Since 1994 and until now, I worked behind the scenes, first to qualify the society, tax-wise, as a 501(C)3 organization and second as the person responsible for the quarterly mailing of our journal, The Packet. There were dependable volunteers like Sandy Bitz, Sally Wyman, Eleanor Glenn Tenbarge, Leroy Anderson, Eloise Weller, Doris Katterhenry and Georgia Williams who made those mailings almost a social event.

But the Summer of 1996 will be etched in my memory forever. The society had undertaken to produce the 1870 Census for Vanderburgh County, Indiana under the leadership of Barbara Veazey (then Thompson). The Fifth Ward of that census was remarkable for its lack of clarity, poor penmanship and had discouraged all who had examined it. Being retired, and intrigued by the challenge, I volunteered to make the attempt to record what I could decipher. I chugged along about four hours a day, two afternoons per week for about six weeks. On several occasions, Eleanor Glenn Tenbarge would yield the best microfilm reader for me to use when she was near the end of her current recording effort. My progress was measured in perhaps a page to a page-and-a-half per afternoon. On Wednesday afternoon, 17 July 1996, our society's then current President, Margery Shaw, dropped by to check on my progress and gave me encouragement and I vowed to see the Fifth Ward project to a conclusion.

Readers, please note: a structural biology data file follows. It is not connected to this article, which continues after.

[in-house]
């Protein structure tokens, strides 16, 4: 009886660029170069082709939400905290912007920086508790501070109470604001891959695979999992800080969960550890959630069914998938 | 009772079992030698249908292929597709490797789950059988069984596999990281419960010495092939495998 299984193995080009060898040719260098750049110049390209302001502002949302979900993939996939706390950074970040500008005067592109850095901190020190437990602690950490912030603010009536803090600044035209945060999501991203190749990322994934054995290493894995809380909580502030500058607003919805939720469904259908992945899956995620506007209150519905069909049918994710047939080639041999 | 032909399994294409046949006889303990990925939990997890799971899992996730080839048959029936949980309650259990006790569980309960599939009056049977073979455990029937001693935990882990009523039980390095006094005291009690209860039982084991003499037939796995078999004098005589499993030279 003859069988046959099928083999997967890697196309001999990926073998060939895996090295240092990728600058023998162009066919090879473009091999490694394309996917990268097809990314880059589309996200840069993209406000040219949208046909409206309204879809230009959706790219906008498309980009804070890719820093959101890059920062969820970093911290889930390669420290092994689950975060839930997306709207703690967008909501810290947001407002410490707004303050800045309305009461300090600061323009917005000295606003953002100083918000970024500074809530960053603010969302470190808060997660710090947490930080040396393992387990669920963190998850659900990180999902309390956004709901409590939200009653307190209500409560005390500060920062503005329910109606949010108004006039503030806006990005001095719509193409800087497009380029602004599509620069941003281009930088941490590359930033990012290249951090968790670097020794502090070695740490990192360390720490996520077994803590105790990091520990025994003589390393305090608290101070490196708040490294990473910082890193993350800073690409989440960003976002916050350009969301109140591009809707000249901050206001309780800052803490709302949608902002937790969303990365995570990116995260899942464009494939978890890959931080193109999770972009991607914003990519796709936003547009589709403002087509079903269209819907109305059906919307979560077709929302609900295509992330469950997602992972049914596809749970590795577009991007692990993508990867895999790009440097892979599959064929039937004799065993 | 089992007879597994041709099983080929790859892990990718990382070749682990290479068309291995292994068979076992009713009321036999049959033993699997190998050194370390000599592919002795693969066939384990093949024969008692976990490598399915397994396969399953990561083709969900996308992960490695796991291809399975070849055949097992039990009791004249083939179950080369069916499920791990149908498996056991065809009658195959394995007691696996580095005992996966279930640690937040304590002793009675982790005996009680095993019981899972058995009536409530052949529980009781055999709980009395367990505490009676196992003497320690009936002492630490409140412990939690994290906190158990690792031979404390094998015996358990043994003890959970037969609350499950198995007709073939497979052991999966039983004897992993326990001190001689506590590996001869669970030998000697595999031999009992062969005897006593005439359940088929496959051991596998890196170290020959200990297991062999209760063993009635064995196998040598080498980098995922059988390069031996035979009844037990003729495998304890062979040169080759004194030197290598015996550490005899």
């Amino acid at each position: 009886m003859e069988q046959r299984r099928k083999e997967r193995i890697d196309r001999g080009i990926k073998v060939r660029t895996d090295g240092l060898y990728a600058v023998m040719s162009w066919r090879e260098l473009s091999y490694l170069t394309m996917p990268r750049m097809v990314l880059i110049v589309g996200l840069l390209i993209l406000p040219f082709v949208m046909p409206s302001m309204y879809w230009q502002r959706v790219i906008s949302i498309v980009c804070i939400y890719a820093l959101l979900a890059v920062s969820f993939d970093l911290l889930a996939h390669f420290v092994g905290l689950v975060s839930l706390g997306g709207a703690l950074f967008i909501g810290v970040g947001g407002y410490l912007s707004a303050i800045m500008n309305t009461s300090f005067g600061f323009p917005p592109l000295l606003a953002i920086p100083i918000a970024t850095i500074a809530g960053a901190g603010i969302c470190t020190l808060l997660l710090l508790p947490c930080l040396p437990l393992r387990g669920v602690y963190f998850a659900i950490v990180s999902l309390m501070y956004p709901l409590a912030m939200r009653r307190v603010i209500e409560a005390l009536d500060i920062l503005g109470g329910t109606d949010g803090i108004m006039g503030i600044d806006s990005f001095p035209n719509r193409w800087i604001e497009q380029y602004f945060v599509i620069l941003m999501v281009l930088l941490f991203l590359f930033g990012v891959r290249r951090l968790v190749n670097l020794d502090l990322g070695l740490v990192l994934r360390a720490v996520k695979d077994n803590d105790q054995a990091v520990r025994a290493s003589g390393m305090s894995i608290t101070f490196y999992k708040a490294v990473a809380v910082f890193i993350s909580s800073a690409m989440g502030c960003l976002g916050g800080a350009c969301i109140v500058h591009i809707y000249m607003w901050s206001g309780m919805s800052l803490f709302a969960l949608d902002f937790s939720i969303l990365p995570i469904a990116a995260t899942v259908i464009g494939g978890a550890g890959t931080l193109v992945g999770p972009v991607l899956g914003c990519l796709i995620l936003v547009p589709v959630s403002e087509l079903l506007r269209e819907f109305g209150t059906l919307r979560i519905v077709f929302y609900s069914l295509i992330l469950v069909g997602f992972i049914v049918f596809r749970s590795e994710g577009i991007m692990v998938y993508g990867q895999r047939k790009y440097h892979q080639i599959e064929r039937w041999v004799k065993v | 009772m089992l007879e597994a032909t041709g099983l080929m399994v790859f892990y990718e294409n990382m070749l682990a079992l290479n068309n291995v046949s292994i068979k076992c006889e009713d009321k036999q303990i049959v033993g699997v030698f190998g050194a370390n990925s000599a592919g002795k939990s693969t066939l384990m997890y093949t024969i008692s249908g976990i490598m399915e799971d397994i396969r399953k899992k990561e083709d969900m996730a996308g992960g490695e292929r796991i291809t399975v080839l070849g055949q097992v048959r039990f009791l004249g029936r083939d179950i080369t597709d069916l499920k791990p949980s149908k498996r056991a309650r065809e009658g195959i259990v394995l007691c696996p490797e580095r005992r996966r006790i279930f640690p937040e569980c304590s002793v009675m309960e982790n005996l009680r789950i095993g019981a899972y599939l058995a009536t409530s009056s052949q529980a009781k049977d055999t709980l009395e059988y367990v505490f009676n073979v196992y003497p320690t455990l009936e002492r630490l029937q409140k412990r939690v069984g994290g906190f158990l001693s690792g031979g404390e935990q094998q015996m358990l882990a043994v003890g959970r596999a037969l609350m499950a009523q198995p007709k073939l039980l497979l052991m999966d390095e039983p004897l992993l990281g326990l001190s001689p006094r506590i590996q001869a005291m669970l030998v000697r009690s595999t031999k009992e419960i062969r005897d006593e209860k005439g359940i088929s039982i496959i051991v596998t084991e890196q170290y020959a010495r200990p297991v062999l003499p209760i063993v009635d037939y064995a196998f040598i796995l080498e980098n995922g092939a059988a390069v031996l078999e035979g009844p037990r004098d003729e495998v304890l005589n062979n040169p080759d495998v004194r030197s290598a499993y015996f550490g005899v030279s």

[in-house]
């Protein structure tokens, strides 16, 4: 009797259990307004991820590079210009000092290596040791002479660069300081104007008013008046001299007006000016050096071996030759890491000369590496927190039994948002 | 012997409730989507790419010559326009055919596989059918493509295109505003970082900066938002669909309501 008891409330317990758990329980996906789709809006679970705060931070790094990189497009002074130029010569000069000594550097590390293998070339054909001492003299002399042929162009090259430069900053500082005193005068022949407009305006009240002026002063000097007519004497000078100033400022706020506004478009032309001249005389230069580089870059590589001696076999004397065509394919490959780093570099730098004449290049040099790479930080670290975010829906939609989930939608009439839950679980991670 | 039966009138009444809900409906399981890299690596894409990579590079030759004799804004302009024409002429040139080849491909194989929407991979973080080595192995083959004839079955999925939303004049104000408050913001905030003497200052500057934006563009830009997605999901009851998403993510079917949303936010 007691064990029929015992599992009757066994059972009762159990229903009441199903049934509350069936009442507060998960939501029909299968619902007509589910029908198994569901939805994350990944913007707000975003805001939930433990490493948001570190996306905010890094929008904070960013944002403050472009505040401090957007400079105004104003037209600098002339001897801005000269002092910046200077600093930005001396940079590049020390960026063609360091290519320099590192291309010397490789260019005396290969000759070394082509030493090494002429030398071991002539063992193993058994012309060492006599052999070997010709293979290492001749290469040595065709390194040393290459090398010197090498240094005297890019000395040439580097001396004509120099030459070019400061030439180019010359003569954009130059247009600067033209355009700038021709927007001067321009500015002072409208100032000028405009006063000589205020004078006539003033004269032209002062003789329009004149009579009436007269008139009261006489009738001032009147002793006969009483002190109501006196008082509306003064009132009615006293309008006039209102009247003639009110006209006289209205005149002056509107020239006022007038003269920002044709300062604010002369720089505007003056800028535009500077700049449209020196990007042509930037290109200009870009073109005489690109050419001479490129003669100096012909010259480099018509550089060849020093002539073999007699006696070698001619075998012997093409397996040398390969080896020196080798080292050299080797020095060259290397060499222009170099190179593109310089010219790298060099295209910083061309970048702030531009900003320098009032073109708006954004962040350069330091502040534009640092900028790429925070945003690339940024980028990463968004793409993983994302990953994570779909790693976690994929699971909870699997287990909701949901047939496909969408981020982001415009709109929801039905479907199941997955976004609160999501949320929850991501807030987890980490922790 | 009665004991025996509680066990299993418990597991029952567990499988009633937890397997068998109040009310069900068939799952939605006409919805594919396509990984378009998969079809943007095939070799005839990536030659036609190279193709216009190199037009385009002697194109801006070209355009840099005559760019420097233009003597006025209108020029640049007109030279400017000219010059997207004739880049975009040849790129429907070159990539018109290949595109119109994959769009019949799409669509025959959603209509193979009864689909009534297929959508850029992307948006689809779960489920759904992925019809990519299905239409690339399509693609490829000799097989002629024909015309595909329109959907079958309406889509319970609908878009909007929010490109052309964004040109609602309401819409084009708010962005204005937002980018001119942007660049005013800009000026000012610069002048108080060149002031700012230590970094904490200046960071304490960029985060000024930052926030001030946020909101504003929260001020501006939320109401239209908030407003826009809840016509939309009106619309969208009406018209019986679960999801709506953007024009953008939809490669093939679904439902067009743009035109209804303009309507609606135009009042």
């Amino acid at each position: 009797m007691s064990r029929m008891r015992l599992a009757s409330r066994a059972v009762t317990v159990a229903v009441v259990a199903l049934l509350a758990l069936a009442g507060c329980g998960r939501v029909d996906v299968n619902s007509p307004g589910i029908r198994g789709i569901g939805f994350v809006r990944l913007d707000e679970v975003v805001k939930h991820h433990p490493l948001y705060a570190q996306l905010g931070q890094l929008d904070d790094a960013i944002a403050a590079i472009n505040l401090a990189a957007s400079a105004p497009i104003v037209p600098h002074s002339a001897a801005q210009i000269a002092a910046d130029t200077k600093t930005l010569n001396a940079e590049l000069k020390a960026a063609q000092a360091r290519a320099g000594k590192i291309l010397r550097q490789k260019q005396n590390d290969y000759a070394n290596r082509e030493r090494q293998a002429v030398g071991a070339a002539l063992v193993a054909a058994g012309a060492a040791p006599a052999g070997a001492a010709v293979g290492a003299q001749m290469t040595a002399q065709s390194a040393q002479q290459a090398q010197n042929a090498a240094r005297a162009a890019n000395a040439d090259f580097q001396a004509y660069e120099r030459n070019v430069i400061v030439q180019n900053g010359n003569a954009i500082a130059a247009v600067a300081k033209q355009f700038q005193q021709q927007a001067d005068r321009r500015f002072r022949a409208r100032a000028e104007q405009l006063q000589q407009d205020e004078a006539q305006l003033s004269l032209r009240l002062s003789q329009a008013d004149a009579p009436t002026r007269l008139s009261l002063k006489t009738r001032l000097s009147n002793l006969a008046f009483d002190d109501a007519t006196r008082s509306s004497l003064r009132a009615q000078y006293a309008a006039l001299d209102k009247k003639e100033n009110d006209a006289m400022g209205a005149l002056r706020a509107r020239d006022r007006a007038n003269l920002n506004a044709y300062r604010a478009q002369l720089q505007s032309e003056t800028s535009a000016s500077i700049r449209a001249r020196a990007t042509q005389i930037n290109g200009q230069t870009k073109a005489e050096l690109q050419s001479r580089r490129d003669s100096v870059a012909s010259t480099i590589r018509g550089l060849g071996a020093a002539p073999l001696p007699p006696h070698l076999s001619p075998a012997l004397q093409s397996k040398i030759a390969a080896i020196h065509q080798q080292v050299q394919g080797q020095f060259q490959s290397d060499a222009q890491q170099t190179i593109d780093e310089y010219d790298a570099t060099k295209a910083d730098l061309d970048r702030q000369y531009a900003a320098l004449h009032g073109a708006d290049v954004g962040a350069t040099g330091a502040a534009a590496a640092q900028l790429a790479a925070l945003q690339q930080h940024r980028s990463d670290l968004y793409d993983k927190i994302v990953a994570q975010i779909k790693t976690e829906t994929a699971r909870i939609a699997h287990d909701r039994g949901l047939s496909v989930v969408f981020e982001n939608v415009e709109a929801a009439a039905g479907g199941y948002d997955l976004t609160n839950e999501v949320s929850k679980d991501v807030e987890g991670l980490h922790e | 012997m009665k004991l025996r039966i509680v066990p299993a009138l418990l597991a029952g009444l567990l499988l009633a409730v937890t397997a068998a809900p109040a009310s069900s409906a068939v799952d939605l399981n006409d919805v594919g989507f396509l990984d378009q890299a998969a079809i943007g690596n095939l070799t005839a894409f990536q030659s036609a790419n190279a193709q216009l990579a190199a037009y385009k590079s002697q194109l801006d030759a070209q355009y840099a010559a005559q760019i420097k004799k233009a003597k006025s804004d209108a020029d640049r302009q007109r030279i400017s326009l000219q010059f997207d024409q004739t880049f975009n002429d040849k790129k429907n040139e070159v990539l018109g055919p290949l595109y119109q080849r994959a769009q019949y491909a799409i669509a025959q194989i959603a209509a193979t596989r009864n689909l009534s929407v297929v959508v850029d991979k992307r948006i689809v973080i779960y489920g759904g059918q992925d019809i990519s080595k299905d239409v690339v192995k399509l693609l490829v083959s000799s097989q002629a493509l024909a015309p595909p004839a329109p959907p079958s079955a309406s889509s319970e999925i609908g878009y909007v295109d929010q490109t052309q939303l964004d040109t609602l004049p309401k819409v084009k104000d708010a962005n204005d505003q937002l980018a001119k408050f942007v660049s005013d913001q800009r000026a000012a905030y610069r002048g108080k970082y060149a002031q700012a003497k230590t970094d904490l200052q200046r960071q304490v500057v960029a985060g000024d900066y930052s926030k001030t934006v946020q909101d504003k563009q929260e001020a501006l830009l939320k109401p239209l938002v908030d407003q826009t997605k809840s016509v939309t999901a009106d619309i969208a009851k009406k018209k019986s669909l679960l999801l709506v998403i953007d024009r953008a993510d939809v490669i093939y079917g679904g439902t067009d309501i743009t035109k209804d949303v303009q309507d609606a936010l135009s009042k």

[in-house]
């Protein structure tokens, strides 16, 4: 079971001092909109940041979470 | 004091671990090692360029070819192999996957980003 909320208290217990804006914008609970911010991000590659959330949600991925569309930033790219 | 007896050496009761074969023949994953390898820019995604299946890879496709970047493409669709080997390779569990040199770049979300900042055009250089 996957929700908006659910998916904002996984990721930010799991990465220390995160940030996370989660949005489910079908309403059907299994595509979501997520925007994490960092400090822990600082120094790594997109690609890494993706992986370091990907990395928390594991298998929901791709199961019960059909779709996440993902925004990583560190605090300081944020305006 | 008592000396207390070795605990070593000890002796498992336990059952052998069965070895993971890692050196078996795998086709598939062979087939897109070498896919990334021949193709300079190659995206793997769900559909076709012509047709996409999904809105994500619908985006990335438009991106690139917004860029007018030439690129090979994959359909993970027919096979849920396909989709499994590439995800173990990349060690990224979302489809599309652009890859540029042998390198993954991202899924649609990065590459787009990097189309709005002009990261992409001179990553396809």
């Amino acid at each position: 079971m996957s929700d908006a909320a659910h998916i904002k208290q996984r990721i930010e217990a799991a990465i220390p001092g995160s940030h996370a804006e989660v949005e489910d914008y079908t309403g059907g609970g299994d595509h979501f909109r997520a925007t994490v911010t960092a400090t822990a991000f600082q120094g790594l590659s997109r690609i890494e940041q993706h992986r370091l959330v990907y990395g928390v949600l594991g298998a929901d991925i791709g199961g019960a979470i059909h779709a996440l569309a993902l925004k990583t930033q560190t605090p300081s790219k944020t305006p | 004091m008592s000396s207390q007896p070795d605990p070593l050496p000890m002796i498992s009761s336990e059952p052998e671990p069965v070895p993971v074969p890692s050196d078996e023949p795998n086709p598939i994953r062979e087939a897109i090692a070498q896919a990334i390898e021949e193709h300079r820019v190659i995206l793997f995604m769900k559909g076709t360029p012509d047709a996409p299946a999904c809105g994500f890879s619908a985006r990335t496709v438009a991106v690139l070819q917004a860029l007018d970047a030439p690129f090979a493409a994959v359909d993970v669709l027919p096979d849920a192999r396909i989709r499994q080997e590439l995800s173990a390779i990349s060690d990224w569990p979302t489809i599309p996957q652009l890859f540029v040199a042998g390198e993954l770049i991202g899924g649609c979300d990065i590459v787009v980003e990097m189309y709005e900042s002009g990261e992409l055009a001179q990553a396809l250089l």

Later, the evening of the same day, our son-in-law, who lives in Pennsylvania, called with the horrible news that his wife, our daughter, Janet, was working the Paris-bound TWA Flight 800 and that it had crashed. We were stunned. We turned to CNN and watched the burning wreckage and listened to the reporters, hoping for a miracle. It was not to be. Ten days later we attended her funeral in the Poconos of Pennsylvania. We grieved and still do.